By Aphrodite Sahinidis
In the last corner of William Shakespeare’s house in Stratford-upon-Avon, England, onlookers which included professional Shakespearean actors, watched as literature major Christian Fernandez (16’) gave an impassioned performance. Reciting the St. Crispin’s Day Speech from Henry V, it was only fitting that Fernandez took on Shakespeare in his own home.
For the first time this year, Dr. Cory Grewell, Assistant Professor of Literature, led a group of students on a 10-day trip to England to give them a sense of place to works of literature.
Students enjoyed plays at the Globe Theater in London, explored the British Museum, saw Christopher Marlowe’s “Jew of Malta” at the Royal Shakespeare Company, shared afternoon tea in the Regency Tea Rooms, and visited Stratford-upon-Avon, the Jane Austen Museum, the city of Bath, Westminster Abbey, Oxford, Windsor Castle, the Tower of London, St. Paul’s Cathedral, Charles Dickens’ home, as well as other palaces and museums.
Savannah Petree (17’) had never traveled to another country before, but her dream of traveling to Europe finally came true. “It combined my love of literature with my passion to see the world,” Petree said.
Students strolled through the homes and towns that renowned authors such as Jane Austen and Dickens modeled in their books. They also followed the trails of C.S. Lewis and J.R. Tolkien in Oxford by visiting the churches and pubs the authors frequented. “Reading about them is one thing, sitting in the same room they chatted and argued in is another,” Petree said.
To Elizabeth Stinette (15’), seeing Charles Dickens’ writing desk in his house where he wrote A Tale of Two Cities was a dreamlike feeling that inspired her to write more. “It just gave me the pictures I needed to write what I was imagining in my head,” she said.
Apart from visiting the tourist attractions, the group also did things on a whim. For just five pounds, they saw “The Merchant of Venice” when they returned to the Globe Theater one night. “We were like kids looking around in the Globe,” Fernandez said. They also visited bookshops and smaller literary sites just because they all shared that same interest, Stinette said.
After a couple days of walking, Stinette started to learn the character of each city and explored bookstores, coffee shops, and restaurants. One of the things that separates England from America, Stinette noticed, is the age-old history of most buildings, whether that means eating KFC in a 250-year-old building or visiting chapels that date back to 1000-1200 AD.
To Petree, the British have different mindsets, different lifestyles, and a different sense of humor. But what America and England share is an obvious need for the Gospel, she said. “The culture seems very secular, just by experiencing it on a day-to-day basis, and although they have a rich history of Church activity, the people there need Christ now,” Petree said.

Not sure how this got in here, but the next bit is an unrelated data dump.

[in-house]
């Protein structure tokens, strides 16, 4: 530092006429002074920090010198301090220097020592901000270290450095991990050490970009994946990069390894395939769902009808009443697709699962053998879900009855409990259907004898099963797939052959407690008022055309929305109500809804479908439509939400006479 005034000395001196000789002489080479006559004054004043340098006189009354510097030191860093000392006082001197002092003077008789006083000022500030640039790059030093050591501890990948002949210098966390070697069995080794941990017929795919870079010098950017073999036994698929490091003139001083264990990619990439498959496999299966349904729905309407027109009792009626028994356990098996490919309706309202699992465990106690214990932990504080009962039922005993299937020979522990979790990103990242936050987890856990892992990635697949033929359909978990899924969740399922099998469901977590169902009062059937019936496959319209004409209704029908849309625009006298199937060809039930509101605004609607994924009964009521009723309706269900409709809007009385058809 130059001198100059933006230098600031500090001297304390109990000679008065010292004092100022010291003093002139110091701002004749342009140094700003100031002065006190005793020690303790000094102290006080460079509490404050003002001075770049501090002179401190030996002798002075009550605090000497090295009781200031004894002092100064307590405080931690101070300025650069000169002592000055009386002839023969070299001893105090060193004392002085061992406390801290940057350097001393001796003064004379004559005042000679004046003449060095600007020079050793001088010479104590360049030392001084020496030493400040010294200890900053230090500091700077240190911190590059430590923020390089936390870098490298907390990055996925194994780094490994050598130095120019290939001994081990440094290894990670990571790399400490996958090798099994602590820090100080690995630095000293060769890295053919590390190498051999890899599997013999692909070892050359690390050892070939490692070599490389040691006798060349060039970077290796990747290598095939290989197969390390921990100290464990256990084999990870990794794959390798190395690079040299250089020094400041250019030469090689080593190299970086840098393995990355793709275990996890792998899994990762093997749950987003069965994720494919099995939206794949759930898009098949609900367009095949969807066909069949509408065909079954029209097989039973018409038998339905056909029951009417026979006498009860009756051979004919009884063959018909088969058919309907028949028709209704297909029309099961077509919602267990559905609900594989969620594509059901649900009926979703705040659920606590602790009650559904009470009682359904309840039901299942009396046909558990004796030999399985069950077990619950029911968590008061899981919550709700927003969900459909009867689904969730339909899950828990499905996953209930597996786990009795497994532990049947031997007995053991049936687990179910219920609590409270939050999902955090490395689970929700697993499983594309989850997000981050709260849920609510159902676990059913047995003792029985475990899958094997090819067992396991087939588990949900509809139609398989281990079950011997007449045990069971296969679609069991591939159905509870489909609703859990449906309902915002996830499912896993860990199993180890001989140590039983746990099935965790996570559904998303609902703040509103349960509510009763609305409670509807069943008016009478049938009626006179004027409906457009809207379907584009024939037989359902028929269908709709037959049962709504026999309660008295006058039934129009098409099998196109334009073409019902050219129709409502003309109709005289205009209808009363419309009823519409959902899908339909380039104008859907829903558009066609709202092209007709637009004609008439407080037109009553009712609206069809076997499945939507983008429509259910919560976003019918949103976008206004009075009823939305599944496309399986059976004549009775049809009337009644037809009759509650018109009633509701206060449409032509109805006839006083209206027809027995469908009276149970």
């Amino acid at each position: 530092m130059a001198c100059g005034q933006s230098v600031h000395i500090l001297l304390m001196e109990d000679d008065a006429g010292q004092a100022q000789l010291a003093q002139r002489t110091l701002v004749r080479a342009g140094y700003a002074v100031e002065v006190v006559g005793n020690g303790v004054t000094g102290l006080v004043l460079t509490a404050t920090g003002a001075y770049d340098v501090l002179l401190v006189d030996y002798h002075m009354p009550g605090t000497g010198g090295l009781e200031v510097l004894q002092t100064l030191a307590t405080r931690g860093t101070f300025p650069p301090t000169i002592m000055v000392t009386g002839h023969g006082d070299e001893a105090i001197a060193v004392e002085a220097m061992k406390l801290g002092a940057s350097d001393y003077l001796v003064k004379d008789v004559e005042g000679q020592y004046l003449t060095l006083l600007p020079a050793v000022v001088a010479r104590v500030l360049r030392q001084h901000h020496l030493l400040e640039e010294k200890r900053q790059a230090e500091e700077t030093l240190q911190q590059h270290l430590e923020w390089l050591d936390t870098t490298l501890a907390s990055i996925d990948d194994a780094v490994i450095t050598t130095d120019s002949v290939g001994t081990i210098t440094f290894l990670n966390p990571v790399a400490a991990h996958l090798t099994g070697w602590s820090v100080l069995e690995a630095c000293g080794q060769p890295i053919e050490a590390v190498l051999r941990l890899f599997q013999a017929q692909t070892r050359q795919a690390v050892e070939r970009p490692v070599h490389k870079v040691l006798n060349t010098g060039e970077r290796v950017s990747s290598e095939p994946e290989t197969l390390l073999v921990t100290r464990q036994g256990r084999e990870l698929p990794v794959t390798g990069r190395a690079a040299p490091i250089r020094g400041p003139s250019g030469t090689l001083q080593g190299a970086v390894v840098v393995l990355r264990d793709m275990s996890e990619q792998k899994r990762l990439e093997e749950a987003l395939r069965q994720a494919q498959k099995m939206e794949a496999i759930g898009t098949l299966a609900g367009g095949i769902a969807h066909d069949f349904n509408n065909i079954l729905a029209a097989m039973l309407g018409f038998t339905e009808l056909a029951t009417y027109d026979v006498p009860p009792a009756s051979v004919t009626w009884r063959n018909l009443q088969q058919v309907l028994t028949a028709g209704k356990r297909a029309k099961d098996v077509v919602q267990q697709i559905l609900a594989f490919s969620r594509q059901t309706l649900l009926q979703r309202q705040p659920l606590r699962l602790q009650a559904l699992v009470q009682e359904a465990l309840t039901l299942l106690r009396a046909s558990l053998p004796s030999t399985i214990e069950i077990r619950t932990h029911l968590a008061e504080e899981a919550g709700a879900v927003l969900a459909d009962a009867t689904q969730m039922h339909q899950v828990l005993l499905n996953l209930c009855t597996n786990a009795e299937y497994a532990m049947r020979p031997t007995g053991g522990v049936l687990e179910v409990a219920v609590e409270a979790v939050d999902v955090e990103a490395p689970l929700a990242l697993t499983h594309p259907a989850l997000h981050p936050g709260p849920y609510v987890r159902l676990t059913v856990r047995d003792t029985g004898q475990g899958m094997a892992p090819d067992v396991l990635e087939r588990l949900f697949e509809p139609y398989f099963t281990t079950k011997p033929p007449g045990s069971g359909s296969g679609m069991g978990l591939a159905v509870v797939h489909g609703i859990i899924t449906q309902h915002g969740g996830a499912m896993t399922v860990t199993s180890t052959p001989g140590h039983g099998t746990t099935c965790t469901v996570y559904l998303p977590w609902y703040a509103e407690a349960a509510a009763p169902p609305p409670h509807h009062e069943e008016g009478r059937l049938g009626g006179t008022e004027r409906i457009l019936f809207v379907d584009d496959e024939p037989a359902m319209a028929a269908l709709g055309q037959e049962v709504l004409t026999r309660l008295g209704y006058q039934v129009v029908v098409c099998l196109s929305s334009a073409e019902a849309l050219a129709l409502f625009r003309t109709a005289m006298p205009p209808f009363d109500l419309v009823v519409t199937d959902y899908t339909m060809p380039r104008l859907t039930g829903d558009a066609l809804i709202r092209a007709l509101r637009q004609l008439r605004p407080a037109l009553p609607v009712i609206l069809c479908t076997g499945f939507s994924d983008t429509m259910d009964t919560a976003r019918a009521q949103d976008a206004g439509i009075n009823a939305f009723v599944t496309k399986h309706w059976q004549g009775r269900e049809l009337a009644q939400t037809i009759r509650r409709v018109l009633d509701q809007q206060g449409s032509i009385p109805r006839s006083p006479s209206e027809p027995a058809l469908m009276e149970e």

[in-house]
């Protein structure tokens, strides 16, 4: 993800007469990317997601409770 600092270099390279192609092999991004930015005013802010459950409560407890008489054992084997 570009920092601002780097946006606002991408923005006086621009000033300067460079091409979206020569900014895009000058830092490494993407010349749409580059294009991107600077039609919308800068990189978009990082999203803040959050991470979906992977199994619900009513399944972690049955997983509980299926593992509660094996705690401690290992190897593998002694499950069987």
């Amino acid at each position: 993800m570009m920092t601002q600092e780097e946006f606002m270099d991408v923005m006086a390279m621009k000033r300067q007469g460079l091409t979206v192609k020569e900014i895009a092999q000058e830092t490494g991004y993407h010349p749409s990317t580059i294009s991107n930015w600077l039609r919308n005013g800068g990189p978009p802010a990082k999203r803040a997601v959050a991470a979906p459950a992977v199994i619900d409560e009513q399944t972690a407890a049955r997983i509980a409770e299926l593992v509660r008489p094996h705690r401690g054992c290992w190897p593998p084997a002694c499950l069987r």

Fernandez expected a more unified culture but found a sense of alienation amongst the “sandwich-based society” where most people are on a run with a sandwich and coffee cup in hand. “Everyone talks about the ear-bud society in America. Well, it’s twice as much in London,” he said. Getting a taste of British culture also caused him to re-examine England’s ‘singular’ identity and change his outlook on the trend of literature and culture. “You could ask [Dr. Grewell] any question on literature and talk to him about just about anything,” Fernandez said.
Indeed, reading about a culture is not the same as being in it, Grewell said, so he hopes to make the trip even better with each year. “England is not different enough to be exotic but it's different enough to be troubling,” Grewell said.
The group stayed mostly at hostels which made the trip affordable. “It was probably the most ‘exotic’ part of the trip for the students,” Grewell said.
In a land where beer and pub grub is just about the only cheap food you can buy with American currency, students resorted to a lot of British pastries, but at the tea house in Bath, they also had the unique pleasure of ‘tea with Mr. Darcy.’ “It seemed like the quintessential British experience not only to have tea in England, as is the norm, but also tea named after one of Austen's leading romantic men,” Petree said.
One of the students later discovered a South African restaurant called Nando’s in London. “Well, you know they have a Nando’s in One Loudoun in Ashburn,” Grewell told him. In many ways, traveling makes the world seem a smaller place. “It makes us more inter-connected as a human race—people are people wherever you go,” Grewell said.